Introducing the (not so) New CLT Community of Practice

The Community Land Trust (CLT) movement is at an exciting and critical moment in history. Never has the model been more prominent or generated more interest. Right now, more than 20 communities are starting a CLT through the support of our Priming Program. Major journals like the Atlantic are covering the power of community controlled land—and doing so more frequently. A few years ago, I often began trainings by telling people that I was going to let them in on the best kept secret in community development. No more! The secret is out.

This groundswell of interest in CLTs is not accidental; it is the direct result of countless people working hard to develop community land trusts over the past 50 years. While we haven’t historically used this language, these dedicated people are the original CLT Community of Practice (CoP). This community has already achieved so much, including:

These resources have advanced the CLT movement across the country and abroad. They raise the profile of the CLT model, identify and promote best practices and, perhaps most importantly, connect practitioners across the globe in the pursuit of more just, equitable, and sustainable communities.

The (not so) New CLT Community of Practice

Today, I am excited to share the CLT Community of Practice Concept Paper with you and to ask for your final thoughts and feedback before we send it to the Grounded Solutions Network board for their consideration. The board is charged with determining how to incorporate the values and vision expressed in the concept paper into the organization’s strategic plan and mission. From there we, Grounded Solutions Network staff, will be charged with implementation.

Once the plan is finalized over the next few weeks and months, you can expect to see:

  • A call for volunteers to further lead and shape the CLT Community of Practice
  • An in-person gathering of the community of practice at Intersections 2016 in Park City, UT in September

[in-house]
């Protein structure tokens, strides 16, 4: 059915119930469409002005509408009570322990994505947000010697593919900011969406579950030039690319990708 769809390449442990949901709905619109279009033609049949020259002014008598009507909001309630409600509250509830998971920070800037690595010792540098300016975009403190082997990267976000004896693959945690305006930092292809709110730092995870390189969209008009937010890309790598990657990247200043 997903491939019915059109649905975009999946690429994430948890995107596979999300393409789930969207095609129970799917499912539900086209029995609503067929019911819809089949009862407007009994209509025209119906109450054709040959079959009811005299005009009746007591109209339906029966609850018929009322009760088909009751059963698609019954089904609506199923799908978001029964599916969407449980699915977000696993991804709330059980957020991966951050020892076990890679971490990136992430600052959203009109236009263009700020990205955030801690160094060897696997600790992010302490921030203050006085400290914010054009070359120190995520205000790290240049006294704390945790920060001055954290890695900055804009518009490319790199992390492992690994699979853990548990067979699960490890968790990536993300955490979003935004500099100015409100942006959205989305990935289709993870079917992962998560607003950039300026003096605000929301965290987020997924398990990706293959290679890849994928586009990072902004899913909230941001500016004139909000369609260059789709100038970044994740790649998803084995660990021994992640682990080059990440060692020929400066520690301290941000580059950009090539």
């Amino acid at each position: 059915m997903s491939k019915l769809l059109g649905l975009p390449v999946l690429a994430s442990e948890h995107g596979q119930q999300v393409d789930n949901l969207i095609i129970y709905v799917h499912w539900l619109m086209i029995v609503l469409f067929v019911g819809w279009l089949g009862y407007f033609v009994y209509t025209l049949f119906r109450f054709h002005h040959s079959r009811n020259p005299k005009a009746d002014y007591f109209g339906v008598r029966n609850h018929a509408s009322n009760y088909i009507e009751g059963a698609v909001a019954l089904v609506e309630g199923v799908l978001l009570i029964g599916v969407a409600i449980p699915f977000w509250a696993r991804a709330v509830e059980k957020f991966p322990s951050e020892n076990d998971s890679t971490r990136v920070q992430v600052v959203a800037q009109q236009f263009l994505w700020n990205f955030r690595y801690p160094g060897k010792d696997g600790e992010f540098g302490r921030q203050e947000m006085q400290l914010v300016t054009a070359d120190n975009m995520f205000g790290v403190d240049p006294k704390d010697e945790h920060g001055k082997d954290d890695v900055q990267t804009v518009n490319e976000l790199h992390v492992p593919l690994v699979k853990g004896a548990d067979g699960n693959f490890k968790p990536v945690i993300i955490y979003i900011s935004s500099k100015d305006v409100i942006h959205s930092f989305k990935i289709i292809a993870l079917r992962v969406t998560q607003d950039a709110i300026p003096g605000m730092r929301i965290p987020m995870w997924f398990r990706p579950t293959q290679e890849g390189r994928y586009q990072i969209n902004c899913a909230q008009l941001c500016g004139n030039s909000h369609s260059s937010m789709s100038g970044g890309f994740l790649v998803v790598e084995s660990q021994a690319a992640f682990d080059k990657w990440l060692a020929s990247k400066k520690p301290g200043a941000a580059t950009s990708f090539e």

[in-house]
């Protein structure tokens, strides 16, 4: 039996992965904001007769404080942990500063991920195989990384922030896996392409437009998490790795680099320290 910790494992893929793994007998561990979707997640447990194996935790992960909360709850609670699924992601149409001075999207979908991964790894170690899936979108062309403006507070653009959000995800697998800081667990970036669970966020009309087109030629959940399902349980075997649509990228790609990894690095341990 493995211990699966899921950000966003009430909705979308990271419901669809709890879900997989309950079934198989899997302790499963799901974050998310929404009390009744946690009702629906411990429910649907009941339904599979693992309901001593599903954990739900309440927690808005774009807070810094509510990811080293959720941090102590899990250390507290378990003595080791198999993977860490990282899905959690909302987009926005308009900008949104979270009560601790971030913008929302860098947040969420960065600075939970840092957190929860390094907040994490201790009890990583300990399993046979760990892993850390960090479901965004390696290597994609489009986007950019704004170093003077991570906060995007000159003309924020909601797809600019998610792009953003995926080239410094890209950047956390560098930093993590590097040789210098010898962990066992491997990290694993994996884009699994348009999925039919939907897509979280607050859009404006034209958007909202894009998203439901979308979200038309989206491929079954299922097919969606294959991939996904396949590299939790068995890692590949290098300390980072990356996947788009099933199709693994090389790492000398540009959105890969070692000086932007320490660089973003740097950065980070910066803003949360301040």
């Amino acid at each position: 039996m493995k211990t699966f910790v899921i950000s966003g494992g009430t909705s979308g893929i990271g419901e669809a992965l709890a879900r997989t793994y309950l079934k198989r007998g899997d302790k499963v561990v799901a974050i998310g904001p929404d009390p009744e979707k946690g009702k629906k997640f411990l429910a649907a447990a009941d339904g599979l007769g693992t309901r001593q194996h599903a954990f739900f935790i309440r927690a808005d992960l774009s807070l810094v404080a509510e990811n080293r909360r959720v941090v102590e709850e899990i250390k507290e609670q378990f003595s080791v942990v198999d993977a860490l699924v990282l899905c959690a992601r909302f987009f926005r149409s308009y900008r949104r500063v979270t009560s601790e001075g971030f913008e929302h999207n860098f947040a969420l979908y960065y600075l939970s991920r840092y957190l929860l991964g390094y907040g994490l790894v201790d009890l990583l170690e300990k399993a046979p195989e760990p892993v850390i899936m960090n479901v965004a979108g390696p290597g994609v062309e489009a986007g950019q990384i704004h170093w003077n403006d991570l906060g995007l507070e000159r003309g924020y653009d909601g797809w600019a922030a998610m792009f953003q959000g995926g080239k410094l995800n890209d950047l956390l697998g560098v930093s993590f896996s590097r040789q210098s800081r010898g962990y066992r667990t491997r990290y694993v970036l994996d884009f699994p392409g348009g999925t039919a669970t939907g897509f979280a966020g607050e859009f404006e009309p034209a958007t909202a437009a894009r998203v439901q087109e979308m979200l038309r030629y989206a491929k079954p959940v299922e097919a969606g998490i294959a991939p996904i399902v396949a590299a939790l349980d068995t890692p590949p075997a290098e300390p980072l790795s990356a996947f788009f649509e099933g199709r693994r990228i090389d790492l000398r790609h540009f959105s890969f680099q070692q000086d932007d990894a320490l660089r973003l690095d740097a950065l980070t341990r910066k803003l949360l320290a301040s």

• A dedicated space for community of practice members to connect virtually on our website

Much More Coming for CLTs in 2016

The work never stops! We already have some exciting CLT initiatives in the works this year, such as:

We are also advancing the CLT movement by researching new ways that CLTs can partner with land banks and preserve at-risk manufactured housing communities. As always, we will actively advocate for more funding and financing opportunities for CLT programs.

Join the Community Conversation

I want to thank and recognize the hundred plus people who shared their thoughts about and visions for this community of practice over the past year. Your commitment to this community is humbling and I hope that you, like me, are excited about what is to come. I especially want to thank John Davis, who graciously and heroically mulled and massaged all of our collective thinking into the final concept paper that serves as a summary of our best thinking on the subject to date.

I hope that you will take a few minutes to read the Community Land Trust Community of Practice Concept Paper and to leave your comments in the forum on the page! Thank you!

 

Beth Sorce

Director of Capacity Building at Grounded Solutions Network
Beth Sorce brings over eight years of affordable housing and shared equity experience to the Grounded Solutions Network. She currently lives in Boulder, Colorado.She earned her masters degree in Urban and Regional Planning from the University of New Orleans and has worked as both an urban planner with GCR, Inc. and a Community Development Finance Fellow with Providence Community Housing, a local nonprofit specializing in affordable housing development. She also served on the board of Jane Place Neighborhood Sustainability Initiative, a neighborhood based CLT located in Mid-City. Prior to moving to New Orleans, Beth served as the Director of Training at the Urban Homesteading Assistance Board (UHAB)—an organization dedicated to creating, supporting and sustaining limited equity cooperatives throughout New York City. She designed and implemented curriculum for co-op residents and staff and served on the management team that oversaw the cooperative development pipeline. In addition to her work experience, Beth has conducted research on the role of CLTs in weak market cities, in the commercial realm and in the development and preservation of Low Income Housing Tax Credit projects.

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